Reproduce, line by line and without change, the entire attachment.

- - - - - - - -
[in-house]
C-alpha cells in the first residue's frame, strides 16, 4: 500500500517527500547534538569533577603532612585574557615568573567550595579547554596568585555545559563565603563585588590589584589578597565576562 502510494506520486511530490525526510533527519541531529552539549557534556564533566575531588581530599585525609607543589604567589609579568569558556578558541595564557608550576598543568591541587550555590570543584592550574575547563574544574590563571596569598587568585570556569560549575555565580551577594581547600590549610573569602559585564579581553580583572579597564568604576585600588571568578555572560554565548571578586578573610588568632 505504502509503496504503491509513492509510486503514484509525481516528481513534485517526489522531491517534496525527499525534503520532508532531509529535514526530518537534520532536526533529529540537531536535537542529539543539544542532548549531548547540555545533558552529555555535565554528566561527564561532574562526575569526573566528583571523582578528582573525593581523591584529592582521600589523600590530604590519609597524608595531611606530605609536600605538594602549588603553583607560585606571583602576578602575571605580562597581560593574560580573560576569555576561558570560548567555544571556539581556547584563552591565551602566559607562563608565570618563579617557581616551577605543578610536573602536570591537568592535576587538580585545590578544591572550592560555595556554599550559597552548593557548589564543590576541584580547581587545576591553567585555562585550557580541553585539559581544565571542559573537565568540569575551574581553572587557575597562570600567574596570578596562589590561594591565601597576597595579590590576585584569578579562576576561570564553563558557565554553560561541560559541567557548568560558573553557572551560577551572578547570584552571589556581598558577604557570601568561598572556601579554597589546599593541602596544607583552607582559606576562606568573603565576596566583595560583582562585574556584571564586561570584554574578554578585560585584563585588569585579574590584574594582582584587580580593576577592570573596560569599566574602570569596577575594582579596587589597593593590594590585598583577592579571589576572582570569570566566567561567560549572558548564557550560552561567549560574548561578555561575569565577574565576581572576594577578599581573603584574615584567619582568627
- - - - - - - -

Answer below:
[in-house]
C-alpha cells in the first residue's frame, strides 16, 4: 500500500517527500547534538569533577603532612585574557615568573567550595579547554596568585555545559563565603563585588590589584589578597565576562 502510494506520486511530490525526510533527519541531529552539549557534556564533566575531588581530599585525609607543589604567589609579568569558556578558541595564557608550576598543568591541587550555590570543584592550574575547563574544574590563571596569598587568585570556569560549575555565580551577594581547600590549610573569602559585564579581553580583572579597564568604576585600588571568578555572560554565548571578586578573610588568632 505504502509503496504503491509513492509510486503514484509525481516528481513534485517526489522531491517534496525527499525534503520532508532531509529535514526530518537534520532536526533529529540537531536535537542529539543539544542532548549531548547540555545533558552529555555535565554528566561527564561532574562526575569526573566528583571523582578528582573525593581523591584529592582521600589523600590530604590519609597524608595531611606530605609536600605538594602549588603553583607560585606571583602576578602575571605580562597581560593574560580573560576569555576561558570560548567555544571556539581556547584563552591565551602566559607562563608565570618563579617557581616551577605543578610536573602536570591537568592535576587538580585545590578544591572550592560555595556554599550559597552548593557548589564543590576541584580547581587545576591553567585555562585550557580541553585539559581544565571542559573537565568540569575551574581553572587557575597562570600567574596570578596562589590561594591565601597576597595579590590576585584569578579562576576561570564553563558557565554553560561541560559541567557548568560558573553557572551560577551572578547570584552571589556581598558577604557570601568561598572556601579554597589546599593541602596544607583552607582559606576562606568573603565576596566583595560583582562585574556584571564586561570584554574578554578585560585584563585588569585579574590584574594582582584587580580593576577592570573596560569599566574602570569596577575594582579596587589597593593590594590585598583577592579571589576572582570569570566566567561567560549572558548564557550560552561567549560574548561578555561575569565577574565576581572576594577578599581573603584574615584567619582568627